On Tuesday morning, Amazon reportedly joined other e-commerce companies, such as eBay and Etsy, and national retailers in pulling goods with Confederate flag symbols from their digital shelves in the wake of the racist massacre in South Carolina.
This afternoon, Google said it will too. The company is planning to pull paraphernalia with images of the flag from Google Shopping, its online marketplace, as well as its product listing ads.
“We have decided to remove content containing the Confederate flag from Google Shopping and Ads,” a Google spokeswoman wrote in an email. “We have determined that the Confederate flag violates our Ads policies, which don’t allow content that’s generally perceived as expressing hate toward a particular group.”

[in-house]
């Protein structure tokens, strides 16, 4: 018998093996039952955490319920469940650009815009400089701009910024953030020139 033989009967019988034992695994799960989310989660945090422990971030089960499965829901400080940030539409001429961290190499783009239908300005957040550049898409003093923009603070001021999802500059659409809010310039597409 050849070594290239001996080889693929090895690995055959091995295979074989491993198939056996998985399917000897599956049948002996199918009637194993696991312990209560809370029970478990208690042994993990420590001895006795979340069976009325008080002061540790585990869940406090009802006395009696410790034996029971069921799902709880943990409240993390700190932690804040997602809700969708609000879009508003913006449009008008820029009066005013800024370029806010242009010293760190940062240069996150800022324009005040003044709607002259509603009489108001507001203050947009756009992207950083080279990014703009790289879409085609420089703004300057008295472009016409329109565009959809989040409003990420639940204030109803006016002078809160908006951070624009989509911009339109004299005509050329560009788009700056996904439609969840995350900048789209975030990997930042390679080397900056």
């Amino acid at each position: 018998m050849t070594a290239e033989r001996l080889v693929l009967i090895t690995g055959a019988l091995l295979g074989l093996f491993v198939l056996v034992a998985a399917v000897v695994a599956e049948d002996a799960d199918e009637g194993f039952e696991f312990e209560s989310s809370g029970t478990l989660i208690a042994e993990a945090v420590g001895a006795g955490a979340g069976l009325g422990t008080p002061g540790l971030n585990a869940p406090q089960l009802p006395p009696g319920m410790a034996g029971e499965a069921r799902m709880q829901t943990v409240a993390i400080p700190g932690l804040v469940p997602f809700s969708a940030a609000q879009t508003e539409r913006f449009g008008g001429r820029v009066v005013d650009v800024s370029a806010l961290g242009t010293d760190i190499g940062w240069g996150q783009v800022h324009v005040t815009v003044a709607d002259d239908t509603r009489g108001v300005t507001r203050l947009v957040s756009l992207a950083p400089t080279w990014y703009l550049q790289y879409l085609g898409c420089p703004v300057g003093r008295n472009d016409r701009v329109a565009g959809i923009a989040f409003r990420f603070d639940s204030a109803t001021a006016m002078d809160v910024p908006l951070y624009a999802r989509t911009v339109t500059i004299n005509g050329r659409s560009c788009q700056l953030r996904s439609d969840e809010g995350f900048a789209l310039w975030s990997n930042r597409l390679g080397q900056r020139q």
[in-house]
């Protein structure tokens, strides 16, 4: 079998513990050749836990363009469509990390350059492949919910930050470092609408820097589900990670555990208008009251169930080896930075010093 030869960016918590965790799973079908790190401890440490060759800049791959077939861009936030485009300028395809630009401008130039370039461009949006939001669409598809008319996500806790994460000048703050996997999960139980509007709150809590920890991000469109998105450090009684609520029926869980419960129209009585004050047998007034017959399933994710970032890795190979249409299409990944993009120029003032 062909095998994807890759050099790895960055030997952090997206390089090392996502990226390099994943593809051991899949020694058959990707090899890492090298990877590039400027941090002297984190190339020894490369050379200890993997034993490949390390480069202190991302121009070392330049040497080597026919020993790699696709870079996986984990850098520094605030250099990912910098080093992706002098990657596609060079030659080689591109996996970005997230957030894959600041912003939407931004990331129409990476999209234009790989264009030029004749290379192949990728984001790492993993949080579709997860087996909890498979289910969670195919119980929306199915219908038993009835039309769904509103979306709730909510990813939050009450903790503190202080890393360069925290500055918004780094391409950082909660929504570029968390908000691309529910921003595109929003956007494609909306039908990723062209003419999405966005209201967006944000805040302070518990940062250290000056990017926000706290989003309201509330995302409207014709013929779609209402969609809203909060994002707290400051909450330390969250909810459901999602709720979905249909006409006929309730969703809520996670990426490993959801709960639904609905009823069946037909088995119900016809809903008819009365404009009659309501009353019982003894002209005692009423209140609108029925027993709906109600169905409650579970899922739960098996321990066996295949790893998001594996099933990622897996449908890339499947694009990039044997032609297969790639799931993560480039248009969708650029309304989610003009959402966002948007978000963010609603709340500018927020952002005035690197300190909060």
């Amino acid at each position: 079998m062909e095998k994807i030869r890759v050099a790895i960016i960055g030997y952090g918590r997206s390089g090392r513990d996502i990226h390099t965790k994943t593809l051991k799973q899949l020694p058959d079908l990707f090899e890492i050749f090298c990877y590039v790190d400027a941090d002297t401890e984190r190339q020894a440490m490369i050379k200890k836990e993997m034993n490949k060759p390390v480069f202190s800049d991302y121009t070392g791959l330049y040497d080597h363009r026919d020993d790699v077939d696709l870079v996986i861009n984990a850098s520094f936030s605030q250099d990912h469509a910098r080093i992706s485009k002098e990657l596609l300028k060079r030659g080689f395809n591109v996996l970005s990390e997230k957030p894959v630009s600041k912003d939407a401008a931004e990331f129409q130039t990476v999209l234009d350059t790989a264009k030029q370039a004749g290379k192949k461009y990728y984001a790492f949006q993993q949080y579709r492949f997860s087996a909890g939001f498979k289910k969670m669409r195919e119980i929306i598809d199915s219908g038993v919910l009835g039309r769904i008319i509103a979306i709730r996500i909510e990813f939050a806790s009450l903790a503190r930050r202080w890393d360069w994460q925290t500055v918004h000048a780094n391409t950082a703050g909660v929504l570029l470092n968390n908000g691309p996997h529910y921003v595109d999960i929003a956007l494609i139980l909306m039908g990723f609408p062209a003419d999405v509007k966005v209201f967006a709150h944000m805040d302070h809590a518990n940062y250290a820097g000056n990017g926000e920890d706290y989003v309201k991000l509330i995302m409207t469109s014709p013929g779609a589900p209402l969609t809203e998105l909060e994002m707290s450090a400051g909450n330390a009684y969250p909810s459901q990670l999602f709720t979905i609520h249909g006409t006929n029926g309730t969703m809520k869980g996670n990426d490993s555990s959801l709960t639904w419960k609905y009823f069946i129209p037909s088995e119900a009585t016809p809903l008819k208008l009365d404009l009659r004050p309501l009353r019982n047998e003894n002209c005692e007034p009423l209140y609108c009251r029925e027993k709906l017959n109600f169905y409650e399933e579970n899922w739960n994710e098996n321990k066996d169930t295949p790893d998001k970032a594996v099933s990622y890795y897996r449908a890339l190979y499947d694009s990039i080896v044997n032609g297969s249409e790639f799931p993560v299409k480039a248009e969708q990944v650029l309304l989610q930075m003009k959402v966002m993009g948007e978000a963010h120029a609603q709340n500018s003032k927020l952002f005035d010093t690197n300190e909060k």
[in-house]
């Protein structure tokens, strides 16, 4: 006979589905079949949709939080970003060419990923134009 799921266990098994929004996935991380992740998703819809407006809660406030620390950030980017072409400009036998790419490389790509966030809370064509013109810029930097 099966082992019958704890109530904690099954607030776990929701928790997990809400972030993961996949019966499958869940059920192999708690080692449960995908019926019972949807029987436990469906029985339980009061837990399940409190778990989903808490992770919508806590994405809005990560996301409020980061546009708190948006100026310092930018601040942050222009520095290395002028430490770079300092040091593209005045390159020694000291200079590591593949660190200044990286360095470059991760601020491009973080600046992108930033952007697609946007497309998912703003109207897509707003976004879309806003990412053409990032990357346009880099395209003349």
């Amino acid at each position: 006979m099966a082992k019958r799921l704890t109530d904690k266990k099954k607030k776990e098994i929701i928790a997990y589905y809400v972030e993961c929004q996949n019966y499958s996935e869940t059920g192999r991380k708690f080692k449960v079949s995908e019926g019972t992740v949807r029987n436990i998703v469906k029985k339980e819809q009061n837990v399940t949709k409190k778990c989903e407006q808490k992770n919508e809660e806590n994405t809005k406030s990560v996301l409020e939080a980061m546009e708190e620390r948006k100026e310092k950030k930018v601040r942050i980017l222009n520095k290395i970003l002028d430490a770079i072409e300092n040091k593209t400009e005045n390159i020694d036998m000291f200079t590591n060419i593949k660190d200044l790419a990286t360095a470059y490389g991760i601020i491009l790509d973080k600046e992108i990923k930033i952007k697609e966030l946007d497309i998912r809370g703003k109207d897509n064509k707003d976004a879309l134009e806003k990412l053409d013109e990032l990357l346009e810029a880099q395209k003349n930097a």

Currently, you can find a bevy of products from third-party merchants if you search for “confederate flag” at Google’s shopping site. A nylon flag, from the United State Flag Stores, retails for $33; bikinis bearing the southern symbol, the first related term on the search, go for around $28.
Google Shopping launched in 2012, patched together from the remains of Froogle, the comparative product listing site. It has suffered a spate of executive departures recently, and Google has downplayed its reach in the market, next to rivals like Amazon and eBay, in response to the European Union antitrust probe.
Historically, Google has been sacrosanct about content online, preferring not to police it unless strongly pressed. But it has stepped back from that stance lately — earlier this week, the company said it will permit users to scrub “revenge porn” images from search results.
This article originally appeared on Recode.net.